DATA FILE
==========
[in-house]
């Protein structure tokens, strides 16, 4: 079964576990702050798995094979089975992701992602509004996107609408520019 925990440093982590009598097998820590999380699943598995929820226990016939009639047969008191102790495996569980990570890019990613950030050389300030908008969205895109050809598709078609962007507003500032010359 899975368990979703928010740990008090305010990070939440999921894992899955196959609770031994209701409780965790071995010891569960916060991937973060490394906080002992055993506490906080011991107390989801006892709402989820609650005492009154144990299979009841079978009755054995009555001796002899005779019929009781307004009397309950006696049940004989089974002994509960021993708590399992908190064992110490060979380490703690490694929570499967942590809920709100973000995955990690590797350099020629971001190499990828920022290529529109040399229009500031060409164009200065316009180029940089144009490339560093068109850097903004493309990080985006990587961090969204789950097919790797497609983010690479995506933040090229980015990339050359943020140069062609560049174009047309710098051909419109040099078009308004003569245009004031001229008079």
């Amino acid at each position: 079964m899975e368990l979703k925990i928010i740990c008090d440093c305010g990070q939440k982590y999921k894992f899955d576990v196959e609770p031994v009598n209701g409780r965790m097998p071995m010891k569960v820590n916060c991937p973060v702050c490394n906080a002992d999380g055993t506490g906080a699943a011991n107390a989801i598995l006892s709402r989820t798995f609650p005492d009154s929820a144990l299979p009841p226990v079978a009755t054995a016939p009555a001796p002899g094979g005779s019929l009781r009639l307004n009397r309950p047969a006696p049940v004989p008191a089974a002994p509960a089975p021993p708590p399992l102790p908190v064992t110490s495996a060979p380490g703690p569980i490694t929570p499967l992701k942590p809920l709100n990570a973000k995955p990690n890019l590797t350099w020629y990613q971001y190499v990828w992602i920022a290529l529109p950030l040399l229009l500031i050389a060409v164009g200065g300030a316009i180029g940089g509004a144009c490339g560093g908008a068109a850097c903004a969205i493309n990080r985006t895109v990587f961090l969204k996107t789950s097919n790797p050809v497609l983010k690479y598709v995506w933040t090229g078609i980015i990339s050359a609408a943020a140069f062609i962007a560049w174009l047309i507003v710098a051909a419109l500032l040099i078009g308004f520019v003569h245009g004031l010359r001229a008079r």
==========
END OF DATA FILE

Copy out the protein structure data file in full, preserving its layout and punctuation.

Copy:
[in-house]
């Protein structure tokens, strides 16, 4: 079964576990702050798995094979089975992701992602509004996107609408520019 925990440093982590009598097998820590999380699943598995929820226990016939009639047969008191102790495996569980990570890019990613950030050389300030908008969205895109050809598709078609962007507003500032010359 899975368990979703928010740990008090305010990070939440999921894992899955196959609770031994209701409780965790071995010891569960916060991937973060490394906080002992055993506490906080011991107390989801006892709402989820609650005492009154144990299979009841079978009755054995009555001796002899005779019929009781307004009397309950006696049940004989089974002994509960021993708590399992908190064992110490060979380490703690490694929570499967942590809920709100973000995955990690590797350099020629971001190499990828920022290529529109040399229009500031060409164009200065316009180029940089144009490339560093068109850097903004493309990080985006990587961090969204789950097919790797497609983010690479995506933040090229980015990339050359943020140069062609560049174009047309710098051909419109040099078009308004003569245009004031001229008079």
């Amino acid at each position: 079964m899975e368990l979703k925990i928010i740990c008090d440093c305010g990070q939440k982590y999921k894992f899955d576990v196959e609770p031994v009598n209701g409780r965790m097998p071995m010891k569960v820590n916060c991937p973060v702050c490394n906080a002992d999380g055993t506490g906080a699943a011991n107390a989801i598995l006892s709402r989820t798995f609650p005492d009154s929820a144990l299979p009841p226990v079978a009755t054995a016939p009555a001796p002899g094979g005779s019929l009781r009639l307004n009397r309950p047969a006696p049940v004989p008191a089974a002994p509960a089975p021993p708590p399992l102790p908190v064992t110490s495996a060979p380490g703690p569980i490694t929570p499967l992701k942590p809920l709100n990570a973000k995955p990690n890019l590797t350099w020629y990613q971001y190499v990828w992602i920022a290529l529109p950030l040399l229009l500031i050389a060409v164009g200065g300030a316009i180029g940089g509004a144009c490339g560093g908008a068109a850097c903004a969205i493309n990080r985006t895109v990587f961090l969204k996107t789950s097919n790797p050809v497609l983010k690479y598709v995506w933040t090229g078609i980015i990339s050359a609408a943020a140069f062609i962007a560049w174009l047309i507003v710098a051909a419109l500032l040099i078009g308004f520019v003569h245009g004031l010359r001229a008079r």